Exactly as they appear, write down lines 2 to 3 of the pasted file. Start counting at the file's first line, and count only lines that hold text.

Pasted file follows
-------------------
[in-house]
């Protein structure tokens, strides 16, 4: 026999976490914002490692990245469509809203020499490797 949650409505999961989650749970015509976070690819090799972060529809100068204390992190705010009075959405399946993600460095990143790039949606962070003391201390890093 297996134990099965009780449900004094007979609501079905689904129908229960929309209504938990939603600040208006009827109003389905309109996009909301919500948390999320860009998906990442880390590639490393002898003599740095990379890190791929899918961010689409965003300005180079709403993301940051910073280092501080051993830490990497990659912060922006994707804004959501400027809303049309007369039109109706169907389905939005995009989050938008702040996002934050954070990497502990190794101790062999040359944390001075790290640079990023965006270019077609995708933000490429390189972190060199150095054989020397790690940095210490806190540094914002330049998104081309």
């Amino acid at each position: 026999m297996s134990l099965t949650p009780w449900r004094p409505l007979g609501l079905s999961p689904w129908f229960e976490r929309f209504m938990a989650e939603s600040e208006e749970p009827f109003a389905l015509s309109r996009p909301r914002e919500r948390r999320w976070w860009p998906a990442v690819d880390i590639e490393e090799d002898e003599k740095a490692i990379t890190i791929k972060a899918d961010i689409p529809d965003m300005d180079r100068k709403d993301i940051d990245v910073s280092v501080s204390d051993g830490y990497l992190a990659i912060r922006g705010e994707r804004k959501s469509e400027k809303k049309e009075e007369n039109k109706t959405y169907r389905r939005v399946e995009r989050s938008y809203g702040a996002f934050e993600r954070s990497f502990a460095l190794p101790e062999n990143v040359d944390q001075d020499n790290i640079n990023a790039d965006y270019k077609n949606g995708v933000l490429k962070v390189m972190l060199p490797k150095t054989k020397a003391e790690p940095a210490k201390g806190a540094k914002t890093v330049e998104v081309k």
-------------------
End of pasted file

């Protein structure tokens, strides 16, 4: 026999976490914002490692990245469509809203020499490797 949650409505999961989650749970015509976070690819090799972060529809100068204390992190705010009075959405399946993600460095990143790039949606962070003391201390890093 297996134990099965009780449900004094007979609501079905689904129908229960929309209504938990939603600040208006009827109003389905309109996009909301919500948390999320860009998906990442880390590639490393002898003599740095990379890190791929899918961010689409965003300005180079709403993301940051910073280092501080051993830490990497990659912060922006994707804004959501400027809303049309007369039109109706169907389905939005995009989050938008702040996002934050954070990497502990190794101790062999040359944390001075790290640079990023965006270019077609995708933000490429390189972190060199150095054989020397790690940095210490806190540094914002330049998104081309």
């Amino acid at each position: 026999m297996s134990l099965t949650p009780w449900r004094p409505l007979g609501l079905s999961p689904w129908f229960e976490r929309f209504m938990a989650e939603s600040e208006e749970p009827f109003a389905l015509s309109r996009p909301r914002e919500r948390r999320w976070w860009p998906a990442v690819d880390i590639e490393e090799d002898e003599k740095a490692i990379t890190i791929k972060a899918d961010i689409p529809d965003m300005d180079r100068k709403d993301i940051d990245v910073s280092v501080s204390d051993g830490y990497l992190a990659i912060r922006g705010e994707r804004k959501s469509e400027k809303k049309e009075e007369n039109k109706t959405y169907r389905r939005v399946e995009r989050s938008y809203g702040a996002f934050e993600r954070s990497f502990a460095l190794p101790e062999n990143v040359d944390q001075d020499n790290i640079n990023a790039d965006y270019k077609n949606g995708v933000l490429k962070v390189m972190l060199p490797k150095t054989k020397a003391e790690p940095a210490k201390g806190a540094k914002t890093v330049e998104v081309k």